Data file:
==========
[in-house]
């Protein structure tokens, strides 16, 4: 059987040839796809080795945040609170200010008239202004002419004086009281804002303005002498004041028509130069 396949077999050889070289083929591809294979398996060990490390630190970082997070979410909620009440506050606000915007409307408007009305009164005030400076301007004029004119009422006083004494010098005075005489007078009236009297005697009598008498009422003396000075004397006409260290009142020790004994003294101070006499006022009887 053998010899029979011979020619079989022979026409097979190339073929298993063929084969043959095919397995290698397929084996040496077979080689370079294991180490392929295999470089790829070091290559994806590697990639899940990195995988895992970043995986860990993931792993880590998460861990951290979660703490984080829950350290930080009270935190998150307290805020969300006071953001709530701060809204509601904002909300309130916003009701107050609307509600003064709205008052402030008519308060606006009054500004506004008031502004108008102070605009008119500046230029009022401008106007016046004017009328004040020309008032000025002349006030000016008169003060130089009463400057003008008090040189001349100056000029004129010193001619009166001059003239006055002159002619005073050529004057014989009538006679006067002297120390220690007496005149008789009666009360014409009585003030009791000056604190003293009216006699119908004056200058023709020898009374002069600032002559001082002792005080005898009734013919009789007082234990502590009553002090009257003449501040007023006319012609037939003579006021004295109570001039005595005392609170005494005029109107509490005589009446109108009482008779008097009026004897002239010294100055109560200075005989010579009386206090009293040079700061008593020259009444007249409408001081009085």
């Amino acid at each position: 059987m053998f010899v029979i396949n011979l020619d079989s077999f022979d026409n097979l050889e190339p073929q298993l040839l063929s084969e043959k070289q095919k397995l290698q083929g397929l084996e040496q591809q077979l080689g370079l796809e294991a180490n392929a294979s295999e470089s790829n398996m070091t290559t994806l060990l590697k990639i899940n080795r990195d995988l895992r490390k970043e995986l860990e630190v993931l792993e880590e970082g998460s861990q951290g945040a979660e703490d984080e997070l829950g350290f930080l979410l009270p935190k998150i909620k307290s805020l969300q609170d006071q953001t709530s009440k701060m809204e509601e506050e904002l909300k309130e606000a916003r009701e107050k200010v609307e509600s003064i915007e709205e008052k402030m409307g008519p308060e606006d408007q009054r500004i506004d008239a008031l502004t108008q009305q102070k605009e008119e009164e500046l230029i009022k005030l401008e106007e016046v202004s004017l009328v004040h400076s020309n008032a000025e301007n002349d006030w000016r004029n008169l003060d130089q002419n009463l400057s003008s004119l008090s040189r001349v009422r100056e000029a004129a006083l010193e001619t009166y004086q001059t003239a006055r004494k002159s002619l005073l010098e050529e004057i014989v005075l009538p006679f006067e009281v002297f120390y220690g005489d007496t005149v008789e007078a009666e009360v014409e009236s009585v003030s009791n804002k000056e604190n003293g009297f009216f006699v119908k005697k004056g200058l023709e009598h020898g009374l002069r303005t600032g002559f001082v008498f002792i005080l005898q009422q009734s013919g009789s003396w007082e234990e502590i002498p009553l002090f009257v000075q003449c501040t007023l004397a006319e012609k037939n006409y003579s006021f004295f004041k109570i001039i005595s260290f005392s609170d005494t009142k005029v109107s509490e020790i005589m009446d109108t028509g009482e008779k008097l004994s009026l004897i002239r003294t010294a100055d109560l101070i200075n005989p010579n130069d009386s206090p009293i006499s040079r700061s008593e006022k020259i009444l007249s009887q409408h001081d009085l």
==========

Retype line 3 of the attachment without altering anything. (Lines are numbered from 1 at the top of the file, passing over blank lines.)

């Amino acid at each position: 059987m053998f010899v029979i396949n011979l020619d079989s077999f022979d026409n097979l050889e190339p073929q298993l040839l063929s084969e043959k070289q095919k397995l290698q083929g397929l084996e040496q591809q077979l080689g370079l796809e294991a180490n392929a294979s295999e470089s790829n398996m070091t290559t994806l060990l590697k990639i899940n080795r990195d995988l895992r490390k970043e995986l860990e630190v993931l792993e880590e970082g998460s861990q951290g945040a979660e703490d984080e997070l829950g350290f930080l979410l009270p935190k998150i909620k307290s805020l969300q609170d006071q953001t709530s009440k701060m809204e509601e506050e904002l909300k309130e606000a916003r009701e107050k200010v609307e509600s003064i915007e709205e008052k402030m409307g008519p308060e606006d408007q009054r500004i506004d008239a008031l502004t108008q009305q102070k605009e008119e009164e500046l230029i009022k005030l401008e106007e016046v202004s004017l009328v004040h400076s020309n008032a000025e301007n002349d006030w000016r004029n008169l003060d130089q002419n009463l400057s003008s004119l008090s040189r001349v009422r100056e000029a004129a006083l010193e001619t009166y004086q001059t003239a006055r004494k002159s002619l005073l010098e050529e004057i014989v005075l009538p006679f006067e009281v002297f120390y220690g005489d007496t005149v008789e007078a009666e009360v014409e009236s009585v003030s009791n804002k000056e604190n003293g009297f009216f006699v119908k005697k004056g200058l023709e009598h020898g009374l002069r303005t600032g002559f001082v008498f002792i005080l005898q009422q009734s013919g009789s003396w007082e234990e502590i002498p009553l002090f009257v000075q003449c501040t007023l004397a006319e012609k037939n006409y003579s006021f004295f004041k109570i001039i005595s260290f005392s609170d005494t009142k005029v109107s509490e020790i005589m009446d109108t028509g009482e008779k008097l004994s009026l004897i002239r003294t010294a100055d109560l101070i200075n005989p010579n130069d009386s206090p009293i006499s040079r700061s008593e006022k020259i009444l007249s009887q409408h001081d009085l």